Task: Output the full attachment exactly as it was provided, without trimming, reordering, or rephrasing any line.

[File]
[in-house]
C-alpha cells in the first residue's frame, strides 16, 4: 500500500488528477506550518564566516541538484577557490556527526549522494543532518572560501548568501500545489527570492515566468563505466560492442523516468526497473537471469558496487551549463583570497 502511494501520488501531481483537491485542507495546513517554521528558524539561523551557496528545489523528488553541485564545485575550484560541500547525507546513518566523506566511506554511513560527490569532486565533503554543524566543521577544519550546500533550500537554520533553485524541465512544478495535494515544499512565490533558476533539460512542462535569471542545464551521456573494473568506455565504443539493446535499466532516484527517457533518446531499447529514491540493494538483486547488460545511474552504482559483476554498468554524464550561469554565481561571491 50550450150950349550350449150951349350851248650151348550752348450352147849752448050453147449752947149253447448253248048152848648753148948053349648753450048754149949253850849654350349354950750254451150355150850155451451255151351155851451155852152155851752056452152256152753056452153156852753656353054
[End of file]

[in-house]
C-alpha cells in the first residue's frame, strides 16, 4: 500500500488528477506550518564566516541538484577557490556527526549522494543532518572560501548568501500545489527570492515566468563505466560492442523516468526497473537471469558496487551549463583570497 502511494501520488501531481483537491485542507495546513517554521528558524539561523551557496528545489523528488553541485564545485575550484560541500547525507546513518566523506566511506554511513560527490569532486565533503554543524566543521577544519550546500533550500537554520533553485524541465512544478495535494515544499512565490533558476533539460512542462535569471542545464551521456573494473568506455565504443539493446535499466532516484527517457533518446531499447529514491540493494538483486547488460545511474552504482559483476554498468554524464550561469554565481561571491 50550450150950349550350449150951349350851248650151348550752348450352147849752448050453147449752947149253447448253248048152848648753148948053349648753450048754149949253850849654350349354950750254451150355150850155451451255151351155851451155852152155851752056452152256152753056452153156852753656353054